When someone says 'Birmingham's traditional cuisine' you generally think Cadbury's chocolate, curry from the Balti Triangle, Bird's custard, HP sauce, pork scratchings and a dripping sandwich. These are all dishes or foods which we know quite well even today. You go a few miles down the road and you come to the Black Country - the traditional cuisine here ties closely with the area's industrial heritage and working class history. You come across dishes such as faggots and peas, groaty dick and grey peas & bacon. Dishes that are slightly less known to foreigners but now renowned across the whole Midlands. One of such dishes is definitely the bread pudding.
In the 18th and 19th century the bread pudding was one of the most filling dishes for people who would spend long hours every day working their hardest to earn a living. What's interesting is that back in the day the recipe would use water instead of milk, lard instead of butter and significantly less sugar (obviously).
So what do you need for this Black Country delicacy?
✓ 500g of white bread (any stale bread will do really)
✓ 500g mixed dried fruit
✓ 1 1/2 tbsp mixed spice
✓ 600ml milk
✓ 3 eggs (that is if you're using medium eggs, otherwise 2 large eggs will do too)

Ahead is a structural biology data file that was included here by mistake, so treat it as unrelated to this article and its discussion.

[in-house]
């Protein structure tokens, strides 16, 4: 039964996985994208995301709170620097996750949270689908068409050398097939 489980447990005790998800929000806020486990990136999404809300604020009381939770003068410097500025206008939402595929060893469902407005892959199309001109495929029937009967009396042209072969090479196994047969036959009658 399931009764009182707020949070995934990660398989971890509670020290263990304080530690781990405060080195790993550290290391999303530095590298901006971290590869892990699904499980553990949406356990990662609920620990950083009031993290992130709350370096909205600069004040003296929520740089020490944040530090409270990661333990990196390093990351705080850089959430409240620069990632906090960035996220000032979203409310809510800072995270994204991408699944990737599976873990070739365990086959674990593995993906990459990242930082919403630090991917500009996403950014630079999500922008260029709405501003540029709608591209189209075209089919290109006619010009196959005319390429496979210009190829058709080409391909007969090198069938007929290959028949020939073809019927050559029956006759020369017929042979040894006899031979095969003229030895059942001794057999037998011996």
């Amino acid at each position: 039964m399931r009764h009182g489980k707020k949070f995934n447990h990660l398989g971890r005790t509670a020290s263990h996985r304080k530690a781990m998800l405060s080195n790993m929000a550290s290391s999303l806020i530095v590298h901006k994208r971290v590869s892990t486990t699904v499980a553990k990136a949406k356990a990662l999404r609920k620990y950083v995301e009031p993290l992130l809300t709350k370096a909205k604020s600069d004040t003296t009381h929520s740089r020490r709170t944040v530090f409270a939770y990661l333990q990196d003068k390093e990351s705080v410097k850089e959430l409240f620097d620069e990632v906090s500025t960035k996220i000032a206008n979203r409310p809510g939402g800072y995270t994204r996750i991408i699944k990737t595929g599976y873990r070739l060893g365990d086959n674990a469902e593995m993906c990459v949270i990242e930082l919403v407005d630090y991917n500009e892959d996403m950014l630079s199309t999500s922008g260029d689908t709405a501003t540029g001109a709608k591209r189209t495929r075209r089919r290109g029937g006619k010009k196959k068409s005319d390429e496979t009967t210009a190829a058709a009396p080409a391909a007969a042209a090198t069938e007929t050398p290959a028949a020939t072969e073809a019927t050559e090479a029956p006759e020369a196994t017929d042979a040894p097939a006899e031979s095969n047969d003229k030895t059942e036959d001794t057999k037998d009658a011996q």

✓ 140g muscovado sugar (the light one will make the dough pale and the darker one will make it a little bit stickier and chocolate-looking)
✓ 100g melted butter (unsalted)
✓ demerara sugar (to sprinkle on top)
All you need to do is break up the bread in a large mixing bowl, add the fruit, spice, milk and mush it all up with your hands. Add beaten eggs, muscovado sugar and melted butter. Mix again. Pour the mixture in a baking dish and sprinkle some demerara sugar on top. Preheat the over to 180°C and bake for 1 1/2 hours until golden. Serve with custard or ice cream.
If you're interested in learning more about local dishes from the Midlands click here where you can read the #Travelodgefoodies series - and even get recommendations on where to go for the best local faggots and peas!